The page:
Eight run in board election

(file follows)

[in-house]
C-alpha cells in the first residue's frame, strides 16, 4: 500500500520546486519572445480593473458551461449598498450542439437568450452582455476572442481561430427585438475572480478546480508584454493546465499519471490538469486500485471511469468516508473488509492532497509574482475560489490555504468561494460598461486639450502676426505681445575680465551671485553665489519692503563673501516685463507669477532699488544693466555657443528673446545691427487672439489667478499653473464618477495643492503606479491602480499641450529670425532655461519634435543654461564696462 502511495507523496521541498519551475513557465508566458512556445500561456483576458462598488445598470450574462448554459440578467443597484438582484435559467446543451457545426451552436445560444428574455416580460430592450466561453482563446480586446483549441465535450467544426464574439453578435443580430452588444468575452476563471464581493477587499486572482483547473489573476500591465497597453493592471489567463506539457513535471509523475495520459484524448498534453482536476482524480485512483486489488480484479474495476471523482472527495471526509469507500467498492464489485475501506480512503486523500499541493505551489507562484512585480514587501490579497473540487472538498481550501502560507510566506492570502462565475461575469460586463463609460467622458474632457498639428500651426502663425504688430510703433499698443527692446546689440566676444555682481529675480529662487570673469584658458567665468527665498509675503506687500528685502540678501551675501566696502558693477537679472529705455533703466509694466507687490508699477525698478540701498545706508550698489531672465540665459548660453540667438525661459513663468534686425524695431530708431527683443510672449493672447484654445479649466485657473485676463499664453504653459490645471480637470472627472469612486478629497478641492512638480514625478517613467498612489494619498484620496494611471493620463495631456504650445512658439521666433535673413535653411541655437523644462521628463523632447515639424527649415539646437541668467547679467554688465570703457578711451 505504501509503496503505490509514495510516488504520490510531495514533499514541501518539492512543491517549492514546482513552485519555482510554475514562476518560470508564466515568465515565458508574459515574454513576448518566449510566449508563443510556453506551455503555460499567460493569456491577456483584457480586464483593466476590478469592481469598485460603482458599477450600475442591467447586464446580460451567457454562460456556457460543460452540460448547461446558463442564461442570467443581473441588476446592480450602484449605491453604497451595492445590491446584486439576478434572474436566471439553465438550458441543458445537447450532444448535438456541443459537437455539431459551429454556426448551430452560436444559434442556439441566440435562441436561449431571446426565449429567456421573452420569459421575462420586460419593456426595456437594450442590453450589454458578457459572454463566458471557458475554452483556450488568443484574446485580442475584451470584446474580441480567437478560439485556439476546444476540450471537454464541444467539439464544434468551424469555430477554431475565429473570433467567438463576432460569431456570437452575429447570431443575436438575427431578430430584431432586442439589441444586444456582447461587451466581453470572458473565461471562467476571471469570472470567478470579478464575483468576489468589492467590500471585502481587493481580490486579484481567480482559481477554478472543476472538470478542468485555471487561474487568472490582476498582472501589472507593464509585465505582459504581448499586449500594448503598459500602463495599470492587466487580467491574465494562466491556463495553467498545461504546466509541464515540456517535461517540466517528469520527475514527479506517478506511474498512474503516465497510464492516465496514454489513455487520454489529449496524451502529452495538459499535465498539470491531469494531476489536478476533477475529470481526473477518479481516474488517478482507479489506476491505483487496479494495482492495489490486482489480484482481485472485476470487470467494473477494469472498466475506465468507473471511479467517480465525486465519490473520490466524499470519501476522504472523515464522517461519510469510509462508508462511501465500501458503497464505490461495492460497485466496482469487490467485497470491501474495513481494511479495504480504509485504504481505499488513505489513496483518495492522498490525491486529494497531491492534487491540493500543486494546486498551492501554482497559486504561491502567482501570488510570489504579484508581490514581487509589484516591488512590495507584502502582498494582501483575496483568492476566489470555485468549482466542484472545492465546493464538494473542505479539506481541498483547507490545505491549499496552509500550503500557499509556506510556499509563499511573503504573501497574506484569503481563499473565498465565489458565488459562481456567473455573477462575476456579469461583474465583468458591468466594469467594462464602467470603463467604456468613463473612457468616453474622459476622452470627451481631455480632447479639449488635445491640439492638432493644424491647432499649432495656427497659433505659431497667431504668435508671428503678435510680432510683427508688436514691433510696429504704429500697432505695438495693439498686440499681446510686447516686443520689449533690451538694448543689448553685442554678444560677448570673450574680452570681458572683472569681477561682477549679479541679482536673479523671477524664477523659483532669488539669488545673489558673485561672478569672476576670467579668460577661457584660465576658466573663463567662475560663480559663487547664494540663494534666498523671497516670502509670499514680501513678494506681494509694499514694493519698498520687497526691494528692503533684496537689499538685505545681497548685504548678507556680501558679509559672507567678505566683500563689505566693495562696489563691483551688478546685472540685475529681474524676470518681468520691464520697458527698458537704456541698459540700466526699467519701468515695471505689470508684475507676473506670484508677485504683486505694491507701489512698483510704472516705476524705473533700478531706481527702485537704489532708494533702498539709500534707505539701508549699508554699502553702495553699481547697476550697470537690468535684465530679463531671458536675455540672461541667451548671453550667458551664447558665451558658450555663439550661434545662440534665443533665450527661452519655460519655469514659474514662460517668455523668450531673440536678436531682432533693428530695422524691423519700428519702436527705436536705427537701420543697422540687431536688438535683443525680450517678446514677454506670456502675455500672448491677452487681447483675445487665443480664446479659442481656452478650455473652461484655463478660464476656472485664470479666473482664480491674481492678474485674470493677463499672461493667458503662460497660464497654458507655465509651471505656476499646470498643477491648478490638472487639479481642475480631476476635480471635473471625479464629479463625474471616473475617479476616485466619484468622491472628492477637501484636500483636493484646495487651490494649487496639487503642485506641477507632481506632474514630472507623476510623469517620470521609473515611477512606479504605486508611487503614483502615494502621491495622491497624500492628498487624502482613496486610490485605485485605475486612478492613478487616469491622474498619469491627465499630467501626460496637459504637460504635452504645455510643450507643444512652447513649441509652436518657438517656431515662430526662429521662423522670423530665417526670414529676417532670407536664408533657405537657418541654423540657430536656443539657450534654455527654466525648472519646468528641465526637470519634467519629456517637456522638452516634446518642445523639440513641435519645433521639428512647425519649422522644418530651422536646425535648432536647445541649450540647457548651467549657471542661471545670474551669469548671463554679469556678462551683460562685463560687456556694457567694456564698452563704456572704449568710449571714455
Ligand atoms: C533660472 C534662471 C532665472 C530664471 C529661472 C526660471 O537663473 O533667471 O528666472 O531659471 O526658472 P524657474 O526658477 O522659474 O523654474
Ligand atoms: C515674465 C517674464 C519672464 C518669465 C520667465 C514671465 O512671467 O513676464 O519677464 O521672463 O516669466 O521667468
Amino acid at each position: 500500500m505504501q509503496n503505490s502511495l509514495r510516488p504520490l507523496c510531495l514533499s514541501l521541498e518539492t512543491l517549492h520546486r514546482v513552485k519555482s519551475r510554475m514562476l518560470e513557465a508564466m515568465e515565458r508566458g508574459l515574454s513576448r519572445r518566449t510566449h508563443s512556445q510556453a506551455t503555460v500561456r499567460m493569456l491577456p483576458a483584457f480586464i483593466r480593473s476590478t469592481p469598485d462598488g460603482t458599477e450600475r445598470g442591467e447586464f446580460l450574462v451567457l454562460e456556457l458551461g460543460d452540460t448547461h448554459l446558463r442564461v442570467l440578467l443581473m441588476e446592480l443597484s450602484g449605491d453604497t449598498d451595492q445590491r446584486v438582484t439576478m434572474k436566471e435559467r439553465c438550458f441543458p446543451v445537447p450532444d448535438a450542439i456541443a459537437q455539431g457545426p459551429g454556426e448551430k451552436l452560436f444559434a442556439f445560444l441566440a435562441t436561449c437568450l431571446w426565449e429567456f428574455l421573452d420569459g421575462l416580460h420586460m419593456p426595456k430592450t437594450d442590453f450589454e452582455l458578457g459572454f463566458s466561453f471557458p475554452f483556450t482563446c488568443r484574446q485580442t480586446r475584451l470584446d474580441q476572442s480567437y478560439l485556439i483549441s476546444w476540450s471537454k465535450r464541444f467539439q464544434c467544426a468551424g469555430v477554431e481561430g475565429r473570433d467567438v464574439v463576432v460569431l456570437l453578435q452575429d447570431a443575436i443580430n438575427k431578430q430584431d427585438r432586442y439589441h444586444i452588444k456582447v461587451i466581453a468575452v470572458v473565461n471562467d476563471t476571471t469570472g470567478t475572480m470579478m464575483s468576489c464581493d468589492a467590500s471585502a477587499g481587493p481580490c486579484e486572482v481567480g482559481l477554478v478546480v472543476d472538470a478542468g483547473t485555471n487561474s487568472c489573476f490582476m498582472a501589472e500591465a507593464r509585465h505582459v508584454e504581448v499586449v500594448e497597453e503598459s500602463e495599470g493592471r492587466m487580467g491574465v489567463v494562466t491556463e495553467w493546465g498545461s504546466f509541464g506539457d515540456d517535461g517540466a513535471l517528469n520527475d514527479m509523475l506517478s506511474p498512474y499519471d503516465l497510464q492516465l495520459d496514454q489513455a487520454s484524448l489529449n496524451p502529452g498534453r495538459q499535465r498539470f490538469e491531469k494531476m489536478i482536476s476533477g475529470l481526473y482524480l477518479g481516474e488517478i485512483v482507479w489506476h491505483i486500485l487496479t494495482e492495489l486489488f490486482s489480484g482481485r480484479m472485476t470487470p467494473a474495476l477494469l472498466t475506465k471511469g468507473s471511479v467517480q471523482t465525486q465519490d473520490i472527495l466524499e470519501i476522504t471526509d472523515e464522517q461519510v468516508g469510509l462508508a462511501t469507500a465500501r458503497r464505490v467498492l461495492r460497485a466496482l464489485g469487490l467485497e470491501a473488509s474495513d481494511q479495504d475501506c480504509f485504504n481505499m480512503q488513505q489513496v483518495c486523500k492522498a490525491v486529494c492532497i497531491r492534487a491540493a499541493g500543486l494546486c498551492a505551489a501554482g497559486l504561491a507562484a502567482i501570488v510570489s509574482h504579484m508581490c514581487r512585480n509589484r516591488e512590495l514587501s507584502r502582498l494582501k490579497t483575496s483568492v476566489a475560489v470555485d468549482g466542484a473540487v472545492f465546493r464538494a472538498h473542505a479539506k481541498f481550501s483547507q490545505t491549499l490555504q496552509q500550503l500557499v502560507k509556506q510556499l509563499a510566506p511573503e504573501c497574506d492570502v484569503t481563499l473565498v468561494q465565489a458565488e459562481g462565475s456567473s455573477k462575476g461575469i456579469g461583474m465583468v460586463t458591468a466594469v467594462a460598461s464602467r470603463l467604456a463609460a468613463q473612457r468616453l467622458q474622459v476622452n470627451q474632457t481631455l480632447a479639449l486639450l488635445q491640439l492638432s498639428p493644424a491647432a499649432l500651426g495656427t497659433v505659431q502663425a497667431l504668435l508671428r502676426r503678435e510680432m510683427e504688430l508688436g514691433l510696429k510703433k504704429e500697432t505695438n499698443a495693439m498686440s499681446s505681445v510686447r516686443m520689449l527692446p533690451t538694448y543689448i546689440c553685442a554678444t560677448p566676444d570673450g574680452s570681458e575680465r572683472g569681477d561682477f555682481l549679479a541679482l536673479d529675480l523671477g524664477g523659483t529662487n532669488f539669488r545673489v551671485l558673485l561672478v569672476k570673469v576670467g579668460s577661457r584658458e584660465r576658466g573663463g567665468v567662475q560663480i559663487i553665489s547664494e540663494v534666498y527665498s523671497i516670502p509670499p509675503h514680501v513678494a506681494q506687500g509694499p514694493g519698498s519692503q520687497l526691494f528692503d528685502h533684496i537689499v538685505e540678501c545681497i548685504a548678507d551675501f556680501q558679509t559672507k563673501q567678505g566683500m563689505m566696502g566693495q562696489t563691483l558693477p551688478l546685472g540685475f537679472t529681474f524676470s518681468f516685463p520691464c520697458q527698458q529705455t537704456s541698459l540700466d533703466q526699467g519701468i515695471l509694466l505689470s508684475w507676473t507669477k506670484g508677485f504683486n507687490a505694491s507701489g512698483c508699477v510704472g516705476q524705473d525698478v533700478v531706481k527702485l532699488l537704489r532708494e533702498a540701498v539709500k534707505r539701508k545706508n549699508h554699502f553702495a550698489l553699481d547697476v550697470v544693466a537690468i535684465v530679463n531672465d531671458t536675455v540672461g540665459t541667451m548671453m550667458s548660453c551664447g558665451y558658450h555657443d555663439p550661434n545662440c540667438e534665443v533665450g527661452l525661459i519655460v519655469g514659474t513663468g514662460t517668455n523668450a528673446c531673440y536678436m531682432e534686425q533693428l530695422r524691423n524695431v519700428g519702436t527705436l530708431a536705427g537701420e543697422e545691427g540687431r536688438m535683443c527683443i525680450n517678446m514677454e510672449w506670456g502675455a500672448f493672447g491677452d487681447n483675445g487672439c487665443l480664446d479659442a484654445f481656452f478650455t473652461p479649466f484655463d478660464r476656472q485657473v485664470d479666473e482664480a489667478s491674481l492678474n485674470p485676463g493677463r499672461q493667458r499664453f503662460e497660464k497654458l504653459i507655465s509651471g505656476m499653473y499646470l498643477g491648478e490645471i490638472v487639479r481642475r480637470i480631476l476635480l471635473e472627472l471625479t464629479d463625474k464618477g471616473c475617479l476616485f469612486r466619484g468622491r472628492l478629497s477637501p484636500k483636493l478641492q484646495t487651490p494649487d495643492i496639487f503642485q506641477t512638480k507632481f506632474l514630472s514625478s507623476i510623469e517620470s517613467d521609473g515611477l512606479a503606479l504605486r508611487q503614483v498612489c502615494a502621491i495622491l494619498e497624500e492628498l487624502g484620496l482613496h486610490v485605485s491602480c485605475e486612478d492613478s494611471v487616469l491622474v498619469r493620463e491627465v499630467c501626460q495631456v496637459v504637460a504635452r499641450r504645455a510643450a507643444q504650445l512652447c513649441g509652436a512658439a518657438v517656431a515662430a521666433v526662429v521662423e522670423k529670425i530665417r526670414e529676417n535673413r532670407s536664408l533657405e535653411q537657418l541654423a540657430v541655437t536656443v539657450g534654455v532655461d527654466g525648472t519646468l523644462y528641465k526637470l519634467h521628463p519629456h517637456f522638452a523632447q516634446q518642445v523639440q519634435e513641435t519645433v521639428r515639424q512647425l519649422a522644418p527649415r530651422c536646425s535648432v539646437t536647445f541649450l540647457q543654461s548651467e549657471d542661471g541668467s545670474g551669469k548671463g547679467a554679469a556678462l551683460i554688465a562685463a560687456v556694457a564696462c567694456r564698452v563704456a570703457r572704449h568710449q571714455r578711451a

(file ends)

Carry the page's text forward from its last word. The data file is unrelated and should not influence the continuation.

first_imgLANCASTER – Eight candidates are seeking three seats on the Antelope Valley Union High School District board in the Nov. 8 election. Incumbents Al Beattie and Jim Lott are facing challengers Diana Beard-Williams, D. Elena Kolbengston, Bernie Longjohn, Roger Price, James Shanbrom and Ira Simonds. Incumbent Calvin Robinson did not seek re-election. Beard-Williams, 51, is a Realtor, notary public, author and owner of an education and social service consulting business. She ran unsuccessfully for the board in 2003. She was fired in April 1999 from her job as public relations director for the Palmdale School District. School officials said she mishandled district foundation financial records, but Beard-Williams said she was discriminated against because she is an African-American woman and because she complained about what she called fraudulent spending on the district’s Head Start preschool program. AD Quality Auto 360p 720p 1080p Top articles1/5READ MOREWalnut’s Malik Khouzam voted Southern California Boys Athlete of the Week Beard-Williams said she is concerned about the academic standing of the district and the number of students who do not go on to college or technical schools. “My thing has to do with culture and atmosphere,” she said. “School districts tend to be insulated. They fear opening up windows and looking for other solutions. I will meet with administrators and the teachers union and hear what they have to say about what needs to be done to improve performance and prioritize that.” Beard-Williams said she is concerned about the shuffling of administrators among school sites, teacher morale and compensation, the level of services given special-education students, and students who get caught up in the blanket punishment of zero tolerance for fighting. She also stressed the need for more open communication between schools and parents. Beattie, 61, of Palmdale, is a teacher at Desert Willow Intermediate School in the Palmdale School District. He is seeking his second term. Beattie said he will continue efforts to build more schools and align curriculum with what students are tested on in state standardized testing. “I believe we need to come full circle with testing and the curriculum so that we are teaching students what they need to know to pass the test,” Beattie said. “One thing we did was start school earlier. By the time they are ready to take the test in the spring, most of the curriculum that they need for the tests will have been given to them.” To deal with student population growth, Beattie said going for a school construction bond measure is highly likely. “We have 600 more students than we expected this year. On that basis, every two years we will need a new school. Unless there is some other way to fund it, I don’t know if we can get around asking for a bond. I hate saying that, (but) that’s just the reality of things,” Beattie said. Kolbengston, a resident of Quartz Hill, works as a loan administrator for a mortgage company. She’s new to the area, having lived in the Antelope Valley for a year, but she said that should not deter voters from supporting her. “Change is fresh and good for everyone,” she said. “The primary reason (I’m running) is because I love kids. I think I can do a great job for them. School and education is important, and we really need a lot of help in that area,” Kolbengston said. Kolbengston said she would work to improve test scores and staff schools with quality teachers to create a better learning environment. “I think the current board is doing a great job, but there’s always room for improvement. I want to be a part of helping getting them where they need to go. The kids are our future,” Kolbengston said. Longjohn, 65, of Palmdale, is the owner of Los Angeles County Raceway and NAPA auto parts stores in Lancaster and Palmdale. He ran unsuccessfully for the school board in 2003. Citing his business background and service on the district’s budget advisory committee, Longjohn said he can bring needed experience to the board. “I’m on the budget committee and know the difficulties we have,” he said. “I bring to the board something that’s a little bit unique. I operate businesses, have to work within budgets, have to evaluate cost-cutting measures. I think’s it’s desperately needed, not just on our board but all boards. We need to spend the best way we can.” Longjohn said the two incumbents are effective trustees and lauded the security measures that have been implemented at the schools. “The board is working well. I would like to be a part of the board and bring to the board my expertise on budgeting. We are talking millions of dollars and thousands of students affected by our budget,” Longjohn said. Lott, 68, of Palmdale, worked 39 years in education. He retired in 2001 as an assistant superintendent at Keppel Union School District. He is seeking his second term on the school board. Lott said the board and district have accomplished many things during his tenure, including safer schools, increases in test scores, making technology a high priority, fostering a relationship with parents, and having a board that works as a team, though there are philosophical differences. “We have a solvent budget. No pink slips in four years. That’s a tribute to our staff,” Lott said. “One of my campaign issues was to establish a district budget committee. We did that.” Lott said he would work to further improve test scores, increase parent involvement, and focus on building schools – but look at other options before approving a bond measure. “I cringe when I even think about it. If we can prove that we have exhausted all of our resources, including busing, which is a painful idea, then I probably would go for it, but beyond that, I would not be supportive of one,” Lott said. Price, 50, of Lancaster, is a Church of God and Christ minister. “I’m running because of the problems and concerns that I have with the high school district. I’d like to see a change. If I can be a part of that change, that would be great,” Price said. Price said the schools need a safer environment and should provide more supervision on campuses. “Maybe the school district doesn’t focus enough on safety and doesn’t have enough prevention measures. As a result, there’s a large number of expulsions and suspensions,” Price said. He said the district needs to come up with a program to help at-risk children before they get into trouble. He also questioned whether the district has been able to deal with students moving to the Antelope Valley from the San Fernando Valley and Los Angeles areas. “I don’t know if the administration has been able to adapt to the large influx of minority populations,” Price said. “They are probably dealt with more harshly or not understood.” Price said he would work to give parents more representation. “Parents don’t have the voice that they need. Parents are upset because they don’t have communication and (are) not treated with the respect they should be treated with. They should be partners in efforts to educate children,” Price said. Shanbrom, 44, could not be reached for comment. He ran unsuccessfully for the board in 2003. According to his ballot statement, he said he will be the “conservative, intelligent voice our high school board needs as a watchdog for the interests of students, parents, educators and taxpayers.” He said he supports greater teacher influence over curriculum, involvement of parents, and opportunities provided by well-run charter schools. “Success must be rewarded and encouraged, failures will no longer go unnoticed, and innovation will be encouraged,” he said. Simonds, 60, of Lancaster, retired in June after 37 years of teaching U.S. history and American literature at Quartz Hill High School. The 2000 Los Angeles County Teacher of the Year, he said he was asked to run by residents and former colleagues. Simonds said he will work to ensure that money is spent on classrooms and students in the face of budgetary challenges and maintain safe and secure campuses. “We have an excellent security system. I want to maintain that system. If we have to make cuts, I do not want security cut. It’s not only for students, but for teachers and classified (workers). Everyone on campus needs to feel secure,” Simonds said. Simonds said the district needs to increase career technical education and promote classes that can train students for jobs right after school. “There are a lot of businesses in the community that would like to hire our students. We need to make sure they have the skills,” Simonds said. “Even college-prep students need to work their way through college in this day and age.” Karen Maeshiro, (661) 267-5744 karen.maeshiro@dailynews.com160Want local news?Sign up for the Localist and stay informed Something went wrong. Please try again.subscribeCongratulations! You’re all set!last_img